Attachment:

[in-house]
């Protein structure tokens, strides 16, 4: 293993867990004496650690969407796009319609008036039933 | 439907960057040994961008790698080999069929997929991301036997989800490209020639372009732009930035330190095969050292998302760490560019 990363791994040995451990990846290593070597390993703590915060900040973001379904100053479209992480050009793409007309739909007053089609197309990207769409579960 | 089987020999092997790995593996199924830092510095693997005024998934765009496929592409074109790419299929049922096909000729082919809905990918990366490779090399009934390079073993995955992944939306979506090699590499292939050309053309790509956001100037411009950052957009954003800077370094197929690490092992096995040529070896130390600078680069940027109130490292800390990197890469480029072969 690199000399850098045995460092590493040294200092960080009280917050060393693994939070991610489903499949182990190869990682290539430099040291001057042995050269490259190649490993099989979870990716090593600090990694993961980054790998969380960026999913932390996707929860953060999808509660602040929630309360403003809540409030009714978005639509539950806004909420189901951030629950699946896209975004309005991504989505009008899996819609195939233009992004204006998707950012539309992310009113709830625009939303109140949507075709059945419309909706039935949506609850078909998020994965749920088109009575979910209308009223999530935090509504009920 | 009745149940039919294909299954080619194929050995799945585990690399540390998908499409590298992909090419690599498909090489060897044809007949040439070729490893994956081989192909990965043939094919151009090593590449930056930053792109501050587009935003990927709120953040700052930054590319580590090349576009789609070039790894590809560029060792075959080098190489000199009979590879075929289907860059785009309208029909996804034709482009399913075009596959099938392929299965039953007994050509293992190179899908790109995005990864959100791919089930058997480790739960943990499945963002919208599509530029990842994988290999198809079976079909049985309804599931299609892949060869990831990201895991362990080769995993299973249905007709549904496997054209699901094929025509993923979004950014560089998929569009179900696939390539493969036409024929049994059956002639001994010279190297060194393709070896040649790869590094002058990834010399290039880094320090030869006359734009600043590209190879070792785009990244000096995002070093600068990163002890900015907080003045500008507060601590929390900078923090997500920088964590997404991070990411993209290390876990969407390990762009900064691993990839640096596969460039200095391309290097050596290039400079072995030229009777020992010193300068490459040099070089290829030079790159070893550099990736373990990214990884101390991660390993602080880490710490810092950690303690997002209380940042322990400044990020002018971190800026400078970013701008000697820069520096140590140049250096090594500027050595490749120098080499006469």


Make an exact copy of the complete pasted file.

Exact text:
[in-house]
């Protein structure tokens, strides 16, 4: 293993867990004496650690969407796009319609008036039933 | 439907960057040994961008790698080999069929997929991301036997989800490209020639372009732009930035330190095969050292998302760490560019 990363791994040995451990990846290593070597390993703590915060900040973001379904100053479209992480050009793409007309739909007053089609197309990207769409579960 | 089987020999092997790995593996199924830092510095693997005024998934765009496929592409074109790419299929049922096909000729082919809905990918990366490779090399009934390079073993995955992944939306979506090699590499292939050309053309790509956001100037411009950052957009954003800077370094197929690490092992096995040529070896130390600078680069940027109130490292800390990197890469480029072969 690199000399850098045995460092590493040294200092960080009280917050060393693994939070991610489903499949182990190869990682290539430099040291001057042995050269490259190649490993099989979870990716090593600090990694993961980054790998969380960026999913932390996707929860953060999808509660602040929630309360403003809540409030009714978005639509539950806004909420189901951030629950699946896209975004309005991504989505009008899996819609195939233009992004204006998707950012539309992310009113709830625009939303109140949507075709059945419309909706039935949506609850078909998020994965749920088109009575979910209308009223999530935090509504009920 | 009745149940039919294909299954080619194929050995799945585990690399540390998908499409590298992909090419690599498909090489060897044809007949040439070729490893994956081989192909990965043939094919151009090593590449930056930053792109501050587009935003990927709120953040700052930054590319580590090349576009789609070039790894590809560029060792075959080098190489000199009979590879075929289907860059785009309208029909996804034709482009399913075009596959099938392929299965039953007994050509293992190179899908790109995005990864959100791919089930058997480790739960943990499945963002919208599509530029990842994988290999198809079976079909049985309804599931299609892949060869990831990201895991362990080769995993299973249905007709549904496997054209699901094929025509993923979004950014560089998929569009179900696939390539493969036409024929049994059956002639001994010279190297060194393709070896040649790869590094002058990834010399290039880094320090030869006359734009600043590209190879070792785009990244000096995002070093600068990163002890900015907080003045500008507060601590929390900078923090997500920088964590997404991070990411993209290390876990969407390990762009900064691993990839640096596969460039200095391309290097050596290039400079072995030229009777020992010193300068490459040099070089290829030079790159070893550099990736373990990214990884101390991660390993602080880490710490810092950690303690997002209380940042322990400044990020002018971190800026400078970013701008000697820069520096140590140049250096090594500027050595490749120098080499006469």